Thanks to the guys at Amkor (Rob Brooks-Bilson and Adam Crump). I had some background in working with CVS for version control.
So when the time came for me to pick a solution for our own internal use. we went with the successor to CVS - Subversion. I talked to a bunch of folks and they strongly recommended it as an easier to use and better featured system to use. The fact that it (and all the tools to work with it) are free was just a bonus!
Thankfully. my intern (Chris. you da man!) had some experience setting it up and since he had already configured our main development server I put him on the job. We worked out on paper how I wanted all our production servers to be configured so we could model our SVN repositories to be the same structure. I blinked. and BAM. we were all set.
I then loaded the Subclipse plugin into Eclipse and voila...I was working with a safety net!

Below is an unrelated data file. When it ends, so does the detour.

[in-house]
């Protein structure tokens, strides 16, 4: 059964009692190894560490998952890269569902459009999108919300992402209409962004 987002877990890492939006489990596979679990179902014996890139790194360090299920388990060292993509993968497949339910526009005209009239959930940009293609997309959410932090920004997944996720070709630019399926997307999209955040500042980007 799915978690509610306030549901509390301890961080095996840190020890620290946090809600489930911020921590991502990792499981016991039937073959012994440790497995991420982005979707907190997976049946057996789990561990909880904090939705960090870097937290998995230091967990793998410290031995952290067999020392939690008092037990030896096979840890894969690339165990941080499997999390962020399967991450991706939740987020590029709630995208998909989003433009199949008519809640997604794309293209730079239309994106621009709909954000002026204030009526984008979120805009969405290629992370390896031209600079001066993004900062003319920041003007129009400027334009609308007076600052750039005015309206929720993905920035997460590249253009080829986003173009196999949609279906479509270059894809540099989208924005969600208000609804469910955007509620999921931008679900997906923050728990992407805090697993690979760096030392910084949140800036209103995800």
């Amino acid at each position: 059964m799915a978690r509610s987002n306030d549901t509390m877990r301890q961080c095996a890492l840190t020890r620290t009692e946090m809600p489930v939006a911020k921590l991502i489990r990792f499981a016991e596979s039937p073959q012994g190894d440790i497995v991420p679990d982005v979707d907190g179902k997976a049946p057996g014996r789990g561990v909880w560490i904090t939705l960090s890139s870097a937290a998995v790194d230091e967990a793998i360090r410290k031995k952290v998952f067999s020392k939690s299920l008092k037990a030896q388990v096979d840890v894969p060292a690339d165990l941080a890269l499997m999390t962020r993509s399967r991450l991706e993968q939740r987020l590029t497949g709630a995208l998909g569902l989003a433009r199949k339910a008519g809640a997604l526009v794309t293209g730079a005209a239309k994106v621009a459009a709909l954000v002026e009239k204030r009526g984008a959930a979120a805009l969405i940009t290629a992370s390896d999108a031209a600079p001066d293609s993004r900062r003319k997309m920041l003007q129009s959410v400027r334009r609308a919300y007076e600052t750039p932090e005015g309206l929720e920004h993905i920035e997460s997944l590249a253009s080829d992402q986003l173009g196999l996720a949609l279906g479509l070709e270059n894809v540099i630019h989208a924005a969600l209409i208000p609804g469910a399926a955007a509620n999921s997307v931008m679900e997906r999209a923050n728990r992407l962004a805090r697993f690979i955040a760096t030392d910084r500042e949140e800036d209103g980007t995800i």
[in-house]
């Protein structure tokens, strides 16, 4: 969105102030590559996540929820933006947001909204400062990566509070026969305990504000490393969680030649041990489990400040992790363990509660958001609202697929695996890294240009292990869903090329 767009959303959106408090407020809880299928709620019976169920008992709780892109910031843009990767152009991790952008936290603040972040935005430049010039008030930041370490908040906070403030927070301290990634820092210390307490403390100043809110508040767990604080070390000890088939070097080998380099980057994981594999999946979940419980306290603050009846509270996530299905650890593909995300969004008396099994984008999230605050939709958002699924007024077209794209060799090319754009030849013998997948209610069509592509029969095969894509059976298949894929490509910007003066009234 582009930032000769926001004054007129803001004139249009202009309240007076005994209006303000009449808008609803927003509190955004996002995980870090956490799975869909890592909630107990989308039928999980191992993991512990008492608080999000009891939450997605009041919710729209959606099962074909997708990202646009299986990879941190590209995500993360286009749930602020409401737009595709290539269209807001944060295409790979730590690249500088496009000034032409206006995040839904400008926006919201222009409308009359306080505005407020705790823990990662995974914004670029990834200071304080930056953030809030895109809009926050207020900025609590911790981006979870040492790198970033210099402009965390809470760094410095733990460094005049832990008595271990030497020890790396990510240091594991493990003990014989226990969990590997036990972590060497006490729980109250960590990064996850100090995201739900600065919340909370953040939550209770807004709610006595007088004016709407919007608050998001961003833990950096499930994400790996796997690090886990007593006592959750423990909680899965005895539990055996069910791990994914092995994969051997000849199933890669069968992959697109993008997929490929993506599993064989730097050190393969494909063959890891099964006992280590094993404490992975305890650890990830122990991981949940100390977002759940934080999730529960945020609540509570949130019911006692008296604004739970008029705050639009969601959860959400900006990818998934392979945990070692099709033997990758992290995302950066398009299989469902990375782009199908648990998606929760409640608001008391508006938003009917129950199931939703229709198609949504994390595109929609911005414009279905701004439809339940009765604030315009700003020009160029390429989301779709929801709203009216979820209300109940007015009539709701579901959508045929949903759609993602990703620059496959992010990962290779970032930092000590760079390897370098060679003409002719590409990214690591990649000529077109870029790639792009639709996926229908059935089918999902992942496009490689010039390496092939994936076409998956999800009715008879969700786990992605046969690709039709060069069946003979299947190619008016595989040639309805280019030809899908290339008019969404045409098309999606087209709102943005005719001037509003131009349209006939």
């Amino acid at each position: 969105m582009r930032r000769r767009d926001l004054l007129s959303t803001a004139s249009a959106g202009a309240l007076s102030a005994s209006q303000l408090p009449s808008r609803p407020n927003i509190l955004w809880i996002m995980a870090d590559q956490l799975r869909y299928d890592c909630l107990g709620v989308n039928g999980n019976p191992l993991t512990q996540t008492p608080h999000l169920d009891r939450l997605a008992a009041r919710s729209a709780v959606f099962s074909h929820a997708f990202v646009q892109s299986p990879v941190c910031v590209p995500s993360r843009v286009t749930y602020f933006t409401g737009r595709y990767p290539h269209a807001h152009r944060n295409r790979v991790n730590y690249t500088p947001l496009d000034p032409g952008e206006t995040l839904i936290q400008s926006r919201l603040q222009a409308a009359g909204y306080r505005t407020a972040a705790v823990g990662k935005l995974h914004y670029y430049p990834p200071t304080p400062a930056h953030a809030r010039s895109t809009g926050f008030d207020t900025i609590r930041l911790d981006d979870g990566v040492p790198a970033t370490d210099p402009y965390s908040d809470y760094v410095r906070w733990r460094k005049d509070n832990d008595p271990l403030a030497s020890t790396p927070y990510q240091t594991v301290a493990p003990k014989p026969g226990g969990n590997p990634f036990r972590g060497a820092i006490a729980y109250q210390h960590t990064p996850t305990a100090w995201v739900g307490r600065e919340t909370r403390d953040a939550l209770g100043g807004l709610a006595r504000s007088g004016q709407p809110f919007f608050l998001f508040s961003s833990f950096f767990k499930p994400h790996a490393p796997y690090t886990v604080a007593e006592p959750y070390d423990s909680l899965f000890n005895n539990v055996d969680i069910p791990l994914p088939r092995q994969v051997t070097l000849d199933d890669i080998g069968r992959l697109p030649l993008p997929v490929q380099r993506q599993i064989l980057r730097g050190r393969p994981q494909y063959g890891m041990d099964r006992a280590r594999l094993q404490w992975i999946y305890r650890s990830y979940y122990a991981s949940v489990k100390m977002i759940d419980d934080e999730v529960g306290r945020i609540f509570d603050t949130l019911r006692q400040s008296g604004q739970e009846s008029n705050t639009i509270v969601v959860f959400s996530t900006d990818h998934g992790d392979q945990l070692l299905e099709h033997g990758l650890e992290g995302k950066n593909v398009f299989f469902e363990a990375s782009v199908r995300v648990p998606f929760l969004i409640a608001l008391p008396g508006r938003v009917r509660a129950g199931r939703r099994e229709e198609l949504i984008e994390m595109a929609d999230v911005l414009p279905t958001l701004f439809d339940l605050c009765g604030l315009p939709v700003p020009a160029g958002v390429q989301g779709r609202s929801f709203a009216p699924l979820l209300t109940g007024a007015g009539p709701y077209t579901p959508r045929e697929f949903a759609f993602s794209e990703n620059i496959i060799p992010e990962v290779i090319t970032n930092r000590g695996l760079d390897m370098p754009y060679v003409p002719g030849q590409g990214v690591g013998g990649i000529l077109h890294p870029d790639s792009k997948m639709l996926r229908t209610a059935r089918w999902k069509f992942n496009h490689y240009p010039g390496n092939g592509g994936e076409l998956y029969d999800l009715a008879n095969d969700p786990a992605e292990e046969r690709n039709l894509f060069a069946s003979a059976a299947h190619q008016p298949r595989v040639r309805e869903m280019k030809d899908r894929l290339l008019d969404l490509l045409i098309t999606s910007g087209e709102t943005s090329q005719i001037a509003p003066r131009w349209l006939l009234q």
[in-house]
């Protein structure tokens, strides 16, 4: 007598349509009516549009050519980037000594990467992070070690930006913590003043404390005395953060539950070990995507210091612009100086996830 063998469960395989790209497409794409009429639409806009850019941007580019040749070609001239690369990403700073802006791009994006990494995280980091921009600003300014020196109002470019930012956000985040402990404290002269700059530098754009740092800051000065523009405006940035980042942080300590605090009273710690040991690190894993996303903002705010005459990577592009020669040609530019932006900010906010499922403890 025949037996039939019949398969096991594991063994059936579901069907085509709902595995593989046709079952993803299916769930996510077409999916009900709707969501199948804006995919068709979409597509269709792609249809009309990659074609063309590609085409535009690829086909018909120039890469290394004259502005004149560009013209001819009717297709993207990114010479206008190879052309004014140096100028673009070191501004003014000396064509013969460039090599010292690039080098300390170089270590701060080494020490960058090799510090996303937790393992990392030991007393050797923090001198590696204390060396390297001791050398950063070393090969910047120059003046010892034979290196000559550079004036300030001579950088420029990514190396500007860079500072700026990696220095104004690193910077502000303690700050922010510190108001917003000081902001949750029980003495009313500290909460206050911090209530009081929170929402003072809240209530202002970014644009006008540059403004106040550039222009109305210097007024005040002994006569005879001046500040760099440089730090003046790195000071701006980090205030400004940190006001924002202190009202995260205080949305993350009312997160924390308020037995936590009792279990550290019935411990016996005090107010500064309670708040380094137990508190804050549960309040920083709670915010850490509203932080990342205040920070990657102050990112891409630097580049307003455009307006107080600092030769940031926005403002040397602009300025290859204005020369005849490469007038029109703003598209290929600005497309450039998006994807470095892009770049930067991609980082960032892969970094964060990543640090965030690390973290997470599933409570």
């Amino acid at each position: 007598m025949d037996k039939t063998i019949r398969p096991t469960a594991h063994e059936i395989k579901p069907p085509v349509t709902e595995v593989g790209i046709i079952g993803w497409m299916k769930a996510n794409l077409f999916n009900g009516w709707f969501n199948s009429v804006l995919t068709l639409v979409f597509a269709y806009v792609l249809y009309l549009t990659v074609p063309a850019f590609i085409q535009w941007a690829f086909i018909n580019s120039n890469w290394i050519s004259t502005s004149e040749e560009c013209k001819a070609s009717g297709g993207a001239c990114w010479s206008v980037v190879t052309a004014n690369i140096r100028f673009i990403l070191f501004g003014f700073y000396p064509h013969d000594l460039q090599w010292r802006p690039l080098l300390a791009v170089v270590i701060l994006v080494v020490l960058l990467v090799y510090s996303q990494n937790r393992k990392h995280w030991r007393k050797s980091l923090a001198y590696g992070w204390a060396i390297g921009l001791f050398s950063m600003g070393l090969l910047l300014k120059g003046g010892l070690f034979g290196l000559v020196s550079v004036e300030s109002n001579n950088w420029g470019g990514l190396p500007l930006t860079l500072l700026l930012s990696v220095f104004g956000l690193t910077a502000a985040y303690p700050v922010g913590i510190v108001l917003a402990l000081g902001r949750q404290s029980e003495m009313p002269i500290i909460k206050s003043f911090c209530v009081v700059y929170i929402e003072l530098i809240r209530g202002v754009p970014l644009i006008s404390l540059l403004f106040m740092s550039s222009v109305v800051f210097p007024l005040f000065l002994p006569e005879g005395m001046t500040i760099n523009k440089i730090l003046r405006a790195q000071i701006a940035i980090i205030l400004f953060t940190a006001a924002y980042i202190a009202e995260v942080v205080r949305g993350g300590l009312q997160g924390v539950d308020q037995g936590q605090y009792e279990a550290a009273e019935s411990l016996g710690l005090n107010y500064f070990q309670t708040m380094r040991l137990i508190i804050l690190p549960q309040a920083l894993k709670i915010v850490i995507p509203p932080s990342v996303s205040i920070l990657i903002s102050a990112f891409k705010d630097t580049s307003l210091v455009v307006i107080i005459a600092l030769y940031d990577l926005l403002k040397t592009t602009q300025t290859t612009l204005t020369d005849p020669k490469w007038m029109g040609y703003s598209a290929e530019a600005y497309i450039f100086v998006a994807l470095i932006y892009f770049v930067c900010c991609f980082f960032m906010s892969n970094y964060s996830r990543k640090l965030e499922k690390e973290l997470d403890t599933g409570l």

Naturally. since we're just an enthusiastic bunch around here. we wanted to spread the word. One of our clients has been operating without any version control and relied entirely on backup tapes. That's no good.
So I documented what it would take to do a Subversion install/config and all the necessary dependencies/political issues that would have to be addressed. And then today Cameron Childress posted the text I could have used to make the case without writing it myself ;-)
Also. I proposed using CVSDude to host the Subversion repository so the server would be completely untouched by dirty developer fingers. Gary Houk actually recommended that to me.
Check it out...you need to have a safety net and this is a great way to do it!